For a more traditional eating experience, just grab a “Fischbrötchen” at one of the numerous little booths in the harbor or visit the “Krameramtsstuben”, the oldest still standing building in Hamburg right next to St. Michaelis church to try out the local cuisine. Another crowd favorite are the numerous different ethnological restaurants in the so-called “Portuguese quarter” between the church and the harbor, where Italian, Brazilian and Spanish restaurants offer something for every taste, although my favorite Italian Restaurant is Ponti Restaurant right at the "Gänsemarkt". If you're in the mood for Steak, make sure to check out Block House - it's a chain and they also have other locations in Germany, but it was founded in Hamburg. My favorite location is the one right next to the train Station in Othmarschen - don't ask me why, I just like the layout :)

Welcome to my favorite city!


Beautiful Germany - Cologne

Ah, Cologne, such a fun little city :) If you're in the mood for some serious partying, Cologne is the right place for you. Whether you prefer the flashy Clubs along the "Ringe" or rather enjoy the small bars along the Rhine - you can easily dance the night away in Cologne! That's probably also why the city's always full of people celebrating their bachelor's and bachelorette-party any given Saturday (or Friday, for that matter... )

Cologne has a very rich, far-reaching history

But Cologne offers much more than its clubs and bars. The most iconic landmark is probably the old roman church in the city center: the "Kölner Dom". Built in 1248, the cathedral was not only the official church of the Cologne archbishop, but also became one of the most important pilgrimage churches throughout Europe. Nowadays, the two towers are iconic for Cologne's landscape, and the cathedral is a "must-see" on every tourist's itinery. There's also a beautiful christmas market around the Cathedral starting in late November every year! And Cologne main station is literally right next to the Cathedral - so make it your next stop!

I tried to keep my hand steady, I really did! ... 

I personally also enjoy the city center and its main shopping streets "Hohe Straße" and "Schildergasse". If you're more interested in Old Cologne and some of those bars I was talking about, visit "Heumarkt" and maybe check out the "Gaffel-Haus" - one of the many restaurants where you can sample the original Cologne Beer "Kölsch". If you're looking for a cheap but cozy place to stay (or just to hang out and have a beer), make sure you visit the "Wohngemeinschaft", a quirky little hostel and bar that evokes the feeling of sitting in a friend's living room rather than a public drinking hole ;) Another good place to meet locals and check out the bar scene is around "Zülpicher Platz". Last time we were there, we stumbled into what appeared to be a Russian bar - but it was actually really cozy and since they offer traditional Russian drinks, we all had our share of Vodka... I guess the name should have been our first clue: "Restaurant Roter Platz" ... hmm...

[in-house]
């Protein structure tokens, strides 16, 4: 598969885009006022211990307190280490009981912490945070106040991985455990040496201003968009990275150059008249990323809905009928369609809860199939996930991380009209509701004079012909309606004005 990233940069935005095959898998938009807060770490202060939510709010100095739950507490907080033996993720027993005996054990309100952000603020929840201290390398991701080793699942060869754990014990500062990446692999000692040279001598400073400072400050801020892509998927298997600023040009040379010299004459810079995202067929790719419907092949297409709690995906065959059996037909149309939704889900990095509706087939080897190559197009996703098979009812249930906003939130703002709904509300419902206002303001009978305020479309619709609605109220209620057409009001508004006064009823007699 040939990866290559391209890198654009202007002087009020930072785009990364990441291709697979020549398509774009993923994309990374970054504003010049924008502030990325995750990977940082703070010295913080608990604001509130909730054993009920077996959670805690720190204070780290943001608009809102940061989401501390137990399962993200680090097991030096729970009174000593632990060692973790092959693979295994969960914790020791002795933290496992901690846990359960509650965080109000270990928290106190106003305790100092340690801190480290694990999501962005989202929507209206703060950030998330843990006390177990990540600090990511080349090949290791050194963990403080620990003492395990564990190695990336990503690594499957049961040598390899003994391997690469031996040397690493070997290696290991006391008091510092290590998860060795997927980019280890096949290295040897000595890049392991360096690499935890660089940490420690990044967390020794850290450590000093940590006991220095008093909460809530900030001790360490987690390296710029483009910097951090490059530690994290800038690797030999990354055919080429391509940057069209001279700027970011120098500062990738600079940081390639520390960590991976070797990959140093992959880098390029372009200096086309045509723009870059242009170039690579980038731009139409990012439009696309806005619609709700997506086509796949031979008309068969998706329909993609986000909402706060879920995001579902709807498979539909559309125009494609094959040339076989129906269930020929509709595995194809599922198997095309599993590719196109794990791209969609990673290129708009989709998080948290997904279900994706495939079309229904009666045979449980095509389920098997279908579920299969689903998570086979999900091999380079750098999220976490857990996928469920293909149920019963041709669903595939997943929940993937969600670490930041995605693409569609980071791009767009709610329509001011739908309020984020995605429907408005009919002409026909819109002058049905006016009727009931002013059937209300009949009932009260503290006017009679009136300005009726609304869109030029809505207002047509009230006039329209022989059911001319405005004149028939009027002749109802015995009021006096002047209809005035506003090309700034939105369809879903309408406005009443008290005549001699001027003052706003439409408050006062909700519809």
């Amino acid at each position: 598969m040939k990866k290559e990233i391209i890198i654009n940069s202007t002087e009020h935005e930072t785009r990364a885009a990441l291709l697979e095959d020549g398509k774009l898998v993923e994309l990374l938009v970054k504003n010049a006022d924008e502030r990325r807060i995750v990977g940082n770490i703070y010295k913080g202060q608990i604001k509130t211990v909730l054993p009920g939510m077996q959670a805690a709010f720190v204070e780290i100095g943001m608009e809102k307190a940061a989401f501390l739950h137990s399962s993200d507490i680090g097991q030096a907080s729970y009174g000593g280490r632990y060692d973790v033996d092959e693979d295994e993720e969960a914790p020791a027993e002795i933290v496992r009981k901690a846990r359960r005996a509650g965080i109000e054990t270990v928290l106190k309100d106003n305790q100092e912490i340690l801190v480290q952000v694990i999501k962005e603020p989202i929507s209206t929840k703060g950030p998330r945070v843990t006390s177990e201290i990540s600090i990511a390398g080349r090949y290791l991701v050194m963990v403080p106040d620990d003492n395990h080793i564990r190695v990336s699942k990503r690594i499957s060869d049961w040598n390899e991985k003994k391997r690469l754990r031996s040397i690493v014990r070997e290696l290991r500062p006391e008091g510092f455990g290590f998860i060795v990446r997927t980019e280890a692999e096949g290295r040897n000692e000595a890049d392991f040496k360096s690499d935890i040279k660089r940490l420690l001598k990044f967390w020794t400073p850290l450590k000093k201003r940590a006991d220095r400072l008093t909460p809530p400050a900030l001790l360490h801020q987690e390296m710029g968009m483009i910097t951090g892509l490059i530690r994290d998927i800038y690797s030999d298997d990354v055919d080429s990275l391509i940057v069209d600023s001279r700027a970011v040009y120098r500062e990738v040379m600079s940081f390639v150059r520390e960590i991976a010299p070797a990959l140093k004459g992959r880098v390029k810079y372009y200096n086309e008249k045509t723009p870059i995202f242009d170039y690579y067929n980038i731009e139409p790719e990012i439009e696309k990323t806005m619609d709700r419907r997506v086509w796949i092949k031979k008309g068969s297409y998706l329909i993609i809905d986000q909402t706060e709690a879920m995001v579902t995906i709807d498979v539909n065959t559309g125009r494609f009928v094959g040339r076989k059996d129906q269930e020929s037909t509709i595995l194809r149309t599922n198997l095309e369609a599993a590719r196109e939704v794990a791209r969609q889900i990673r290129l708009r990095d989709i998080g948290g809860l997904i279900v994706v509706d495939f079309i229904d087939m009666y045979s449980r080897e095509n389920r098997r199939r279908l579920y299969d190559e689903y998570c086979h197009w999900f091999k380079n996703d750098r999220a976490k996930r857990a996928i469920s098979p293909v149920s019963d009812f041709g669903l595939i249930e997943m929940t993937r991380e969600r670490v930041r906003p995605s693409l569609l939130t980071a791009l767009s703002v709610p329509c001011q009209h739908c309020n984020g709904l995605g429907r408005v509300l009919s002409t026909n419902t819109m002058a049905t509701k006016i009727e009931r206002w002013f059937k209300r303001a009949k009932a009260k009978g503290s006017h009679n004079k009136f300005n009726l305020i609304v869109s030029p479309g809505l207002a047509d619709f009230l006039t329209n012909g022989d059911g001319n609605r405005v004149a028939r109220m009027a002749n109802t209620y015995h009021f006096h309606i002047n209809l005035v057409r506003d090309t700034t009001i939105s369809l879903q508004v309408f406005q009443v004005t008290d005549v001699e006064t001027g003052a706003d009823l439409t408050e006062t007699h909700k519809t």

Vodka anyone?

If you walk further down along the river, you'll eventually find the Chocolate Museum. Yeah, that's right, Chocolate museum! And yes, they have a chocolate fountain and give out cookies you can dip into it... *heaven* Cologne also has an international fair and exhibition center and a huge arena, the Lanxess Arena, that frequently hosts international sports events or concerts. They also have a musical dome, just on the other side of the river from the Cathedral, and it used to host "We will Rock you", but the current program has "Dirty Dancing" listed for this summer. But be aware: musicals are translated into German in Germany! :)

Enjoy the mix of history and bar-hopping Cologne has to offer!


Beautiful Germany - Heidelberg

Since I won't be traveling for a while now, I thought why not start a new mini-series and introduce the most beautiful cities in Germany to all my international readers? I will also start including actual links to some of the things I'm pointing out, so that you can easily find your way around those cities. Enjoy!

First stop: Heidelberg!